Is automation the only answer to driving efficiencies in the supply chain?

Automation is gaining significant traction in supply chain, but Peter Jones, Founder and Managing Director at Prological argues that despite its place, automation isn’t the panacea to solve all problems.

Where do supply chains use automation? In most, if not all major aspects. It’s no secret automation plays a huge role in the movement of goods, especially following unprecedented disruption and demand during COVID-19 lockdowns throughout the world.

While automation does have an important role in a successful supply chain operation, the knots causing strains in supply chains aren’t untangling because of automation itself. These strains tend to reflect pre-existing issues in the fundamentals of the supply chain.

So, is there any point investing millions of dollars in automation if your business does not have the fundamentals of its supply chain sorted?

At Prological, we have a few philosophies when it comes to the supply chain and the apex principle is getting the basics right. I have my own simplified understanding of supply chain: don’t touch the product, don’t move it and don’t stop it. Every time one of these things happens, you have added time and cost.

Before any commitment to invest in automation is made, it’s important to realise it’s not just about exploring the benefits automation brings, but how some of those benefits could be realised by optimising the fundamentals of your operation in the first instance.

Once you have worked through this critical analysis, then you can more accurately work out your return on investment before embarking on your automation journey – and when you’re talking millions of dollars’ worth of automated technology ­– you want this to be as accurate as possible. So before committing to invest in automation, have you evaluated your current people, and processes to make sure they are automation ready?

Prological is keen on automation and we know that for Australian businesses, particularly manufacturing businesses, automation is critical to success. However, efficiency is not driven by automation, efficiency comes from good people, well trained, using excellent processes. Systems and automation then become the valuable enablers you were sold.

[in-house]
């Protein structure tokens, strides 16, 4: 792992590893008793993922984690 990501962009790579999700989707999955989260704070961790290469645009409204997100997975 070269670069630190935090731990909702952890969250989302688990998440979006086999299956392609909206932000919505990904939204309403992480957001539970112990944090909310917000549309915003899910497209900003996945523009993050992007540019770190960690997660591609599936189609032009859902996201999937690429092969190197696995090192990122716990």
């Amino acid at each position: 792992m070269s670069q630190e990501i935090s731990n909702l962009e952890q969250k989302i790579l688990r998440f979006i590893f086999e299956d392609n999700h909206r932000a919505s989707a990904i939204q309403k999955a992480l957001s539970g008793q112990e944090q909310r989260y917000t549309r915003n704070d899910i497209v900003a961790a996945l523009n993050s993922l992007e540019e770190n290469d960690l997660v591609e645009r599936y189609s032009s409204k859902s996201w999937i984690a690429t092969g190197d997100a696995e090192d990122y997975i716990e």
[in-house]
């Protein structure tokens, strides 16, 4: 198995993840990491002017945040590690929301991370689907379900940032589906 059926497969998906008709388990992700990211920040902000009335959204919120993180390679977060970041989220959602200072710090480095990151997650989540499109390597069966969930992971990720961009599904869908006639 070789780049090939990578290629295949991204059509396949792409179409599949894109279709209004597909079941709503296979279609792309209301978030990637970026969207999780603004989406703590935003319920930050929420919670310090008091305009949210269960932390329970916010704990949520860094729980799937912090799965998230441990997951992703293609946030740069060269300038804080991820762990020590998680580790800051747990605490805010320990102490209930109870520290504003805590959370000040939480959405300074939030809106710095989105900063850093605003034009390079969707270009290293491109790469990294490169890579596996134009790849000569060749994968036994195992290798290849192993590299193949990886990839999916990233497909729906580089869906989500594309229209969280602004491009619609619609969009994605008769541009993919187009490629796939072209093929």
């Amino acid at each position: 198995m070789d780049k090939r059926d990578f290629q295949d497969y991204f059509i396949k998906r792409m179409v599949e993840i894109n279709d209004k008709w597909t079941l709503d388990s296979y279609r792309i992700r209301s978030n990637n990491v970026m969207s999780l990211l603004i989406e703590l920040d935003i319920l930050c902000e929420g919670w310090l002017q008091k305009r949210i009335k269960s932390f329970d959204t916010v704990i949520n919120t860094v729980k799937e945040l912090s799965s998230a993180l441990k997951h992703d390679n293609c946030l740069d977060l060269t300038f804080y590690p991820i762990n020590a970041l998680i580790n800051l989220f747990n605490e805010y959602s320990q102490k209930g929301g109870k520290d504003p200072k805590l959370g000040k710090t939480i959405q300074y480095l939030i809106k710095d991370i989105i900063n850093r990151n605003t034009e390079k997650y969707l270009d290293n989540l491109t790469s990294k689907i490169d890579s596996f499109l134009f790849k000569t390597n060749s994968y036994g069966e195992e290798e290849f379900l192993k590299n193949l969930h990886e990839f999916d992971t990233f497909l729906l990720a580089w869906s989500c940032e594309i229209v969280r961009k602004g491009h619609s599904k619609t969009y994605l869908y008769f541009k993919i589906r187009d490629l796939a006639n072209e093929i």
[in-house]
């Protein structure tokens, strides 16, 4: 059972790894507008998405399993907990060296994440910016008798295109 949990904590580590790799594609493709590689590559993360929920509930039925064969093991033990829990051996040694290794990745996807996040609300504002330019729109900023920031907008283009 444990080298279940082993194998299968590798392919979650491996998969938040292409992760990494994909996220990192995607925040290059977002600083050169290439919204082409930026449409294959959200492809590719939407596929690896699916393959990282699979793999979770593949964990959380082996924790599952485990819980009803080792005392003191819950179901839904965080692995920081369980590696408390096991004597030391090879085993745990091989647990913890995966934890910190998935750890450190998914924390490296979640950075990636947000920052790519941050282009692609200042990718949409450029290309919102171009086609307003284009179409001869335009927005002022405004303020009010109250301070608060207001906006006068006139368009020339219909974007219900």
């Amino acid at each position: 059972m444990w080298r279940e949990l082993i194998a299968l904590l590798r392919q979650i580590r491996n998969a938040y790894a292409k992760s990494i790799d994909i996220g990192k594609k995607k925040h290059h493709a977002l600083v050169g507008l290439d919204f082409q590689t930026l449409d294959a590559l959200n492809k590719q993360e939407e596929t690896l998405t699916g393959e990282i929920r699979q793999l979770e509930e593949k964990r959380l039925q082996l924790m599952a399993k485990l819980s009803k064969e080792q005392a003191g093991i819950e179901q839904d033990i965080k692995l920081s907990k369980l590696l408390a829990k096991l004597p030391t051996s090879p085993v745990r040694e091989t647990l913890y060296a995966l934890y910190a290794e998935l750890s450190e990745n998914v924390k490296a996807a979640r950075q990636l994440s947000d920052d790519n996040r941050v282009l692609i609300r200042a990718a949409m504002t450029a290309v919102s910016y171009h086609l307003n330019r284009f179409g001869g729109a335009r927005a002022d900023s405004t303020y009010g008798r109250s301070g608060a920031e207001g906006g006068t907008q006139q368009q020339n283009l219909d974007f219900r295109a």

Efficiency and inefficiency are cultural, and no matter what systems and automation you put in, if the basics of getting the people and processes right don’t occur first, then your investment risks becoming very expensive sub-optimisation.

Of course, things will be better than they were, but without getting the basics right, first, your next generation automation solution will only be a shadow of what it could have been.

I recommend any business exploring automation to take a step back and invest the time in analysing your current people, processes and then systems first.

It’s crucial not to be duped by technology proponents who say that the operation will be optimised throughout definition and implementation. While it may be better from where you started, it won’t be optimal if the fundamentals of your supply chain have not been sorted out first.

When was the last time you assessed the efficiency of your supply chain? By simply reviewing the environment which you already work in and making tweaks and alterations, you could already have an answer for enhanced fulfilment capabilities without the huge investment of automation.

While many disruptive technologies are intriguing, and some of the advancements are significant, focusing on the fundamentals could increase picking rates by 400 per cent, as a client of ours recently identified.

​​Getting the fundamentals right, before putting the dollars in to automation could be the answer for and improving efficiencies far beyond your initial expectations. And then when you do automate, you will get the ‘supercharged’ outcomes you expected.

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